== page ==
Alaska, the 1920s. Jack and Mabel have staked everything on a fresh start in a remote homestead, but the wilderness is a stark place, and Mabel is haunted by the baby she lost many years before. When a little girl appears mysteriously on their land, each is filled with wonder, but also foreboding: is she what she seems, and can they find room in their hearts for her?
Two things have put me off reading this book since Claire’s review over at Word By Word inspired me to pick it up. Firstly it’s a bestseller which I rarely find satisfying and it was also part of the Richard and Judy Book Club, made apparent by the sticker on the front.
Despite all that I picked it up, peeled off the sticker as well and have finally and belatedly gotten around to enjoying some suitably seasoned sustenance.
The Snow Child is one of those books that captured me from the very first page and as a result I took the time to savour the words and atmosphere. I eventually spent a good three weeks doing so as I enjoyed it so much.
The tale itself is no rush to be to told, based as it is, on a Russian fairy tale, it does have that timeless quality that such stories have. The blending of the traditional folk tale with the harsh realism of life is well-balanced; the isolation, the weather and the ambiguities that run through the book, the longing, the loss and the happiness make the book a real treat for this time of year especially as the weather closes in.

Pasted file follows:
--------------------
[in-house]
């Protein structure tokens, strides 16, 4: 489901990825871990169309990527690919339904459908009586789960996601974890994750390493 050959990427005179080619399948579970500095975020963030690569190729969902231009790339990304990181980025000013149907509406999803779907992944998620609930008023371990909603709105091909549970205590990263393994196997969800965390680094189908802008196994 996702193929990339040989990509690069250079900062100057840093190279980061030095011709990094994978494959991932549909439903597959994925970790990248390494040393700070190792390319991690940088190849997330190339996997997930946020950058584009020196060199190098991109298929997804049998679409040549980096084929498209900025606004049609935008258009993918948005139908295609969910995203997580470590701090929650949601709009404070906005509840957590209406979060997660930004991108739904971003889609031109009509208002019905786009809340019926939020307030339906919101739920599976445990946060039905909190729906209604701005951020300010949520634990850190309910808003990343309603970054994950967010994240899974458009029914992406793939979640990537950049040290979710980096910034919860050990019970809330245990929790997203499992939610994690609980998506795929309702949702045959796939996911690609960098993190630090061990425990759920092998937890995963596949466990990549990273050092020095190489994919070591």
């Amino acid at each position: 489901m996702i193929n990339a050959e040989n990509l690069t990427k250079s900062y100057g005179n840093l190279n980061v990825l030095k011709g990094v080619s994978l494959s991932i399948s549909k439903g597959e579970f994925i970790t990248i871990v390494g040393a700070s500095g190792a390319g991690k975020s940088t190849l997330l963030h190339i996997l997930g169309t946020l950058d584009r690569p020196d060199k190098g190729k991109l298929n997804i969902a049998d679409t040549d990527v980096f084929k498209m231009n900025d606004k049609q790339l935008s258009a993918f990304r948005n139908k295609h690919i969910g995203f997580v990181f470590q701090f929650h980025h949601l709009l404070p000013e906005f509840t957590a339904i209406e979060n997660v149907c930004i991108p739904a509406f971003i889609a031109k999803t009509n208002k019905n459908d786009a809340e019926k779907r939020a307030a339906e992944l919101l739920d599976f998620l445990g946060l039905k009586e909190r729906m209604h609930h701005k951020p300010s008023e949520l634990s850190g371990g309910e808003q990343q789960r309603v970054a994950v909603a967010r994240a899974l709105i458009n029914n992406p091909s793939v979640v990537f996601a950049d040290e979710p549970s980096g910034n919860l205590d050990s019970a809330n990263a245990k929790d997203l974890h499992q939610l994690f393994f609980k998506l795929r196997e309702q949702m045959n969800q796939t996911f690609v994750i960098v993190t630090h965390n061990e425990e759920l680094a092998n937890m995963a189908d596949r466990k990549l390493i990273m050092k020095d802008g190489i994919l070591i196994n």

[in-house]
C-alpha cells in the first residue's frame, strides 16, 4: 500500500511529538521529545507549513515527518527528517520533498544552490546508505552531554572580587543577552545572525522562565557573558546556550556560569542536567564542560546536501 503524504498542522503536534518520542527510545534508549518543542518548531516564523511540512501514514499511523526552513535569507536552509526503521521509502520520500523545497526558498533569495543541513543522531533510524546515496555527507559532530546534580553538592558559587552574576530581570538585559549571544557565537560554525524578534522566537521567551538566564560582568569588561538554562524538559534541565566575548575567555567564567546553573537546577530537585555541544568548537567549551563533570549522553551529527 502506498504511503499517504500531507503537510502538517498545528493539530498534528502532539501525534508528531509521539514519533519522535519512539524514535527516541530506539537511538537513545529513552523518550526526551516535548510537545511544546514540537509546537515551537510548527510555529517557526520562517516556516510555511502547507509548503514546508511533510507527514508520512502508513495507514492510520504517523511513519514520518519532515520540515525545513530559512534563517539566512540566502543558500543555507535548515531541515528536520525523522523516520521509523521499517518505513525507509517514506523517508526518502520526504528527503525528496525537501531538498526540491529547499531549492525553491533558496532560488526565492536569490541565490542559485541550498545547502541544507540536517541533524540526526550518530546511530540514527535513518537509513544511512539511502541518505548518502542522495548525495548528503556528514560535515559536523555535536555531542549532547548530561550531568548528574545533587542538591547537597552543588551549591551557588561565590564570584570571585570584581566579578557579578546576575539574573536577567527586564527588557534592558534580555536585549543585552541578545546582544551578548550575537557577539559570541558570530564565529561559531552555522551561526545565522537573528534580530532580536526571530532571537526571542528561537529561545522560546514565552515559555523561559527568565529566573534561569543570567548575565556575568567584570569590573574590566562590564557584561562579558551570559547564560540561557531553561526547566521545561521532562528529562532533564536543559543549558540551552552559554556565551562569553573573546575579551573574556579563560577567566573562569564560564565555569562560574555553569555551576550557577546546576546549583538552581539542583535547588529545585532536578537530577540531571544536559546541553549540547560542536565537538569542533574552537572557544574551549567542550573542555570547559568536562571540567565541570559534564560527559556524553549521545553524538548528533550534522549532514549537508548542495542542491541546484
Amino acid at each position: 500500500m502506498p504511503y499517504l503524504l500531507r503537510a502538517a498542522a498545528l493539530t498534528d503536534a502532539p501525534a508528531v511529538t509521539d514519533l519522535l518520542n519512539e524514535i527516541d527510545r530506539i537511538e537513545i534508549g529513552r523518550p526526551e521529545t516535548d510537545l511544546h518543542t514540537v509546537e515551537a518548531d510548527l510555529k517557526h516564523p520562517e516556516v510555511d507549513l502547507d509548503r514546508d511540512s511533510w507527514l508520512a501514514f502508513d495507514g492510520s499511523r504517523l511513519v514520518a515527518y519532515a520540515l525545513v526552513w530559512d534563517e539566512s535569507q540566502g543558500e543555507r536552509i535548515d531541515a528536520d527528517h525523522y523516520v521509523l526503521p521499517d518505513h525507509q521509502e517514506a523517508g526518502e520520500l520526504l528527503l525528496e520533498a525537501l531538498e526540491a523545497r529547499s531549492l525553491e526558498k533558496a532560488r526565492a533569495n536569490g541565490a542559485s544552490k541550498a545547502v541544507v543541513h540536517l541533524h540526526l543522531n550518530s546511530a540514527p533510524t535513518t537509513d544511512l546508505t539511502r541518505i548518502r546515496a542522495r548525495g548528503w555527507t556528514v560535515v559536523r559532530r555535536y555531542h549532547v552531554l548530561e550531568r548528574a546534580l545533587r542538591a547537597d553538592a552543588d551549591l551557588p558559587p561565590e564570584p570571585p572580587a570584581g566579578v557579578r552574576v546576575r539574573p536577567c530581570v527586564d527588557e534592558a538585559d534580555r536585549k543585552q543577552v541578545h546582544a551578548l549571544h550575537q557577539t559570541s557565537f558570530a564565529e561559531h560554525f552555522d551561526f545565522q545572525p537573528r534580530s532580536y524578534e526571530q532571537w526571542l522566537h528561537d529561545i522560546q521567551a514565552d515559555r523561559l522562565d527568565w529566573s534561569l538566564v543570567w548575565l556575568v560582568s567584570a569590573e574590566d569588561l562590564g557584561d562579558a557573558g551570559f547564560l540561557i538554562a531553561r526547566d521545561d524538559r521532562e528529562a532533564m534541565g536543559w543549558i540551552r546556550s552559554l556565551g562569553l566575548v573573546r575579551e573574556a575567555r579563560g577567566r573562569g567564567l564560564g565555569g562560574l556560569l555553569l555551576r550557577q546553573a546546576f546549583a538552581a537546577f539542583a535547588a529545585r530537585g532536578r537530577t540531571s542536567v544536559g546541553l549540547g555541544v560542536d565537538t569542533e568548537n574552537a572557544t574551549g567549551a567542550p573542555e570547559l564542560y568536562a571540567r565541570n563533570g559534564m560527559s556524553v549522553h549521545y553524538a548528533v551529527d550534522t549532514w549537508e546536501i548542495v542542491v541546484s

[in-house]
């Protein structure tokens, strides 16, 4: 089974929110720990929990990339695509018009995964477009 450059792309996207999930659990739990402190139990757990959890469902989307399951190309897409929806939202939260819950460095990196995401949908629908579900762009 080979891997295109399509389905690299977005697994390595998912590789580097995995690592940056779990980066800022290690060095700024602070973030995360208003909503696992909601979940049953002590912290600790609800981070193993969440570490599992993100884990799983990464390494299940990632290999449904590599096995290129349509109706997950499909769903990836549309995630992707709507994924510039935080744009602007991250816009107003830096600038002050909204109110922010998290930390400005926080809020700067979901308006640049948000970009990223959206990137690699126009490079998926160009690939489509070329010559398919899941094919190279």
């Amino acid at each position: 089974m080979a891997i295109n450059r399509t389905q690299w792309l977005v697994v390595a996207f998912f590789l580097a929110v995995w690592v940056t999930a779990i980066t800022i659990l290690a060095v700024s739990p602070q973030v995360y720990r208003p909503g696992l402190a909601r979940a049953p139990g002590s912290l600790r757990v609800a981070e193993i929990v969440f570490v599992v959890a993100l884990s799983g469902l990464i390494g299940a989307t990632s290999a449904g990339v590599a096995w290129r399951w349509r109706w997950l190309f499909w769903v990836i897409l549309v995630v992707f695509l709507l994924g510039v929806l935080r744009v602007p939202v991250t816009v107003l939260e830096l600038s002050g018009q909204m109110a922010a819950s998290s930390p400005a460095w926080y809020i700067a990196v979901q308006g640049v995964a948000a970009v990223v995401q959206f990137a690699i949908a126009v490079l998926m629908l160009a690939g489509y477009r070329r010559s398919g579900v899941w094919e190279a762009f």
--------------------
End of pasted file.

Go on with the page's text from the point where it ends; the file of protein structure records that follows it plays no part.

What impresses me most is that the book held my attention for all of its 400 pages even though there isn’t a lot to it, once the characters have been explored and the uncertainties laid out, the story keeps moving hurriedly towards its conclusion, yet I still enjoyed it despite this. Perhaps it was the mirroring of the traditional tales that hark back to childhood and through time that held sway over me.
Despite the lack of depth, the themes that this simple story focus upon are done really well and left open enough for contemplation about relationships, life and nature providing both good and bad but needing to be experienced. It shows the power of community of love and of the unexpected, whilst retaining an air of the intangible.
Love and devotion, the devastating hope and fear contained in a woman’s swelling womb – these were left unspoken.
Interestingly (and this is only the mildest of mild spoilers), the Snow Child herself is given no speech marks when she speaks but unlike other books where it is just plain lazy to leave them out, it is more a delicate signpost to question what it is you are actually reading about and so for this reason won’t complain like I usually would do.
For a début novel this is a strong effort and it’s easy to see why it appeals to so many people, it isn’t a book that ‘changed my life’ as people are fond of saying but it is a story I found satisfying and will keep on my shelf to reread in a future winter. This would make a good Christmas present – or treat for yourself – as well, if you happen to be on the look out for one.